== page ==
Practising to a metronome is a great way to strengthen your natural timing, forcing you to implicitly correct yourself and over time work those timing corrections into your natural playing, but if you're a beginner it may be a little too much right now. Before you learn to play well, you need to learn how to play in the first place so if you're struggling ...


5

Play at speeds that are slow enough where it's fairly easy to coordinate. If you can't find a meaningful tempo like that, don't use a metronome - your technique is not yet ready. Don't hesitate to go waaaaaay slow. Virtuosos commonly practiced at snail's pace. Rachmaninoff was famous for slowing his practice down to where the piece he was working became ...


4

I recommend you get a software drum machine, like FL Studio or Reason. FL Studio is excellent for getting started out with because its Cheap Easy to use Reason has a much wider array of instruments and drum kits available, but the refill packs etc can get $very $$expensive.


4

It depends on what you want to achieve... If your focus is on improving your inner clock and your timing, I'd still recommend practicing with a metronome. The very short and boring clicking sound of a metronome has the great advantage that you can precisly tell whether you're on the click or not, at least if you're playing an instrument with a sharp attack, ...


4

I managed to figure it out while asking the question. The reason is that 8 beats happens more and more quickly. At 100 bpm, 8 beats takes 4800 milliseconds, yet at 150bpm, it only takes 3200ms. I came up with a schedule of how to program a beat-only metronome so the increases are as close to 1 bpm every 4800ms as possible: At 100bpm, increase 1 bpm every 8 ...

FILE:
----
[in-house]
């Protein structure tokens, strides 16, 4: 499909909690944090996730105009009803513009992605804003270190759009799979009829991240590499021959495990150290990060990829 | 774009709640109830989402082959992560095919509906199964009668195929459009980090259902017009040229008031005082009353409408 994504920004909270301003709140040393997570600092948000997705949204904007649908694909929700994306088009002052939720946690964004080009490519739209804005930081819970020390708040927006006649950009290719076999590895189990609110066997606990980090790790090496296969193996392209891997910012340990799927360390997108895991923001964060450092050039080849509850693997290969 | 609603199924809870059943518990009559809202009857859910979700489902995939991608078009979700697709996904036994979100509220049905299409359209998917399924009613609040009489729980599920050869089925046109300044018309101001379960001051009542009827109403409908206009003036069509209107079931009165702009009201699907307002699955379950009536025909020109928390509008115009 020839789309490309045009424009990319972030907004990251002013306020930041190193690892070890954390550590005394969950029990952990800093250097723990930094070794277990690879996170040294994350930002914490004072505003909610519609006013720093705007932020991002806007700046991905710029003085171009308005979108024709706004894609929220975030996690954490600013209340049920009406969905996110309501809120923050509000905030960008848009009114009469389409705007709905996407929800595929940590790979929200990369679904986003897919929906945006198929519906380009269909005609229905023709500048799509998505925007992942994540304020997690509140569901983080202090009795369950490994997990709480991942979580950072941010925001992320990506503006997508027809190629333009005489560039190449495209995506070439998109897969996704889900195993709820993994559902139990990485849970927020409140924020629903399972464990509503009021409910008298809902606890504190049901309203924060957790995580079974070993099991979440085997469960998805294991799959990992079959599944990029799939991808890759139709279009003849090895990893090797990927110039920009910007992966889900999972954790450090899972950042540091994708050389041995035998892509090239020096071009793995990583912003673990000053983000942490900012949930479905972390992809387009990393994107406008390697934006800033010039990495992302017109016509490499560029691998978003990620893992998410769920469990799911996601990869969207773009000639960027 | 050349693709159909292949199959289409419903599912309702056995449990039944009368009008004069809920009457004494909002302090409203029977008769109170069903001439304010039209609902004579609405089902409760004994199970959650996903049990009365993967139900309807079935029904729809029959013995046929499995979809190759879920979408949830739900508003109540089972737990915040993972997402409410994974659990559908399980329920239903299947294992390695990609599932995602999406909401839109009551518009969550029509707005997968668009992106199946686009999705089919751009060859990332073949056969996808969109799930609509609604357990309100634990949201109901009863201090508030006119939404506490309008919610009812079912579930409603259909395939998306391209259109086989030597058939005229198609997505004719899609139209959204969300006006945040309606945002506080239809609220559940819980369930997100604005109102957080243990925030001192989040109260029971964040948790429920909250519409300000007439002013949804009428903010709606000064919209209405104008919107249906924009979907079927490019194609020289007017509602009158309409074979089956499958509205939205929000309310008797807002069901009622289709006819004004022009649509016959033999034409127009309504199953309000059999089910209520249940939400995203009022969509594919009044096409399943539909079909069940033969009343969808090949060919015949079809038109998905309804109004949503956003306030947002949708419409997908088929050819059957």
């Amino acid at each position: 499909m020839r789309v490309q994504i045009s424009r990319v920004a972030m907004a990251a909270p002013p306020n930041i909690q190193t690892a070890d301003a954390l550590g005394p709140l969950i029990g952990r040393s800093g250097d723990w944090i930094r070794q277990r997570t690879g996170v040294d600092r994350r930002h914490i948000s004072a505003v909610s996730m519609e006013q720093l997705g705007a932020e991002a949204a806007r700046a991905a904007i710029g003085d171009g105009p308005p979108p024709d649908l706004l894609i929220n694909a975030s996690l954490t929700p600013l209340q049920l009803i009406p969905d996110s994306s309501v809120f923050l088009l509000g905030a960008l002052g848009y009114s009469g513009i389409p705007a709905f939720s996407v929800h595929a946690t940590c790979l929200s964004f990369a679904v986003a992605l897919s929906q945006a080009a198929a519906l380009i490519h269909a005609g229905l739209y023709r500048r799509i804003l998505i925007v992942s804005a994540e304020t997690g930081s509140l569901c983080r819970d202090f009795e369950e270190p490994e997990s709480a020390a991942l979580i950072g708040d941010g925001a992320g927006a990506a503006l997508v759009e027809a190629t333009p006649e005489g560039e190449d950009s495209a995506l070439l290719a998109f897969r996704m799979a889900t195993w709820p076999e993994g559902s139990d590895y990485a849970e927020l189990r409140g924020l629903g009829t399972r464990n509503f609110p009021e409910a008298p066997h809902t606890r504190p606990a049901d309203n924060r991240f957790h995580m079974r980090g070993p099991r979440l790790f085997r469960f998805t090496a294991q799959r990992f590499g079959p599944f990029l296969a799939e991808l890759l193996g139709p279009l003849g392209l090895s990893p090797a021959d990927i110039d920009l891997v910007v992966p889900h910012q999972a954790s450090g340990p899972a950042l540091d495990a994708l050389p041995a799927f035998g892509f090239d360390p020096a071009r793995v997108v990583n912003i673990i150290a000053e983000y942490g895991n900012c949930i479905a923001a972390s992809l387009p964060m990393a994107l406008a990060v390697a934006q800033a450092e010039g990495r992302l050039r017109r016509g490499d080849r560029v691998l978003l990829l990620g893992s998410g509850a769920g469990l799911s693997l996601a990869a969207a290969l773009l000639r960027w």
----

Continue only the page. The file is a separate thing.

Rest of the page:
4

It sounds as if you need to learn a little more theory -- a musical phrase can have a mixture of note lengths, and an unchanging tempo. A metronome provides you with a regular pulse. You are not necessarily expected to play a note on each tick, and often you'll also want to play notes in-between ticks. As a simple example, if you set the metronome to tick ...


4

A metronome can do several things. If a piece has a metronome marking, it can give you some idea of a composer's (or often an editor's) idea of how fast it should go. Also, it can give you an idea of whether your tempos through a piece are consistent. Especially when you are beginning to work on a piece, you can find that you are playing easier sections ...


4

The point of practising with a metronome is to verify that you are able to keep to a constant meter while playing arbitrary rhythms, or to help you gain that ability if you don't have it. Executing tempo changes such as ritardandos and rubatos requires that you already have that ability, because they should be deliberate choices to deviate from the beat ...


4

I little history lesson might be relevant here. Czerny used the fact that he was a pupil of Beethoven, and recording Beethoven's interpretation of Bach for posterity, as a major selling point. Beethoven certainly saw a few copies of Bach's music that had survived in the Imperial Court Library, but at that time, Bach's entire musical output was unknown and ...


4

It helps if you just listen to the metronome, tapping along with your foot and saying some four-syllable word on each beat (e.g. "caterpillar"). Each syllable then represents one 16th note, so you get a feeling for how 16th notes sound at the given tempo. As soon as you can hear the 16th notes in your head, you should also be able to play them. I would ...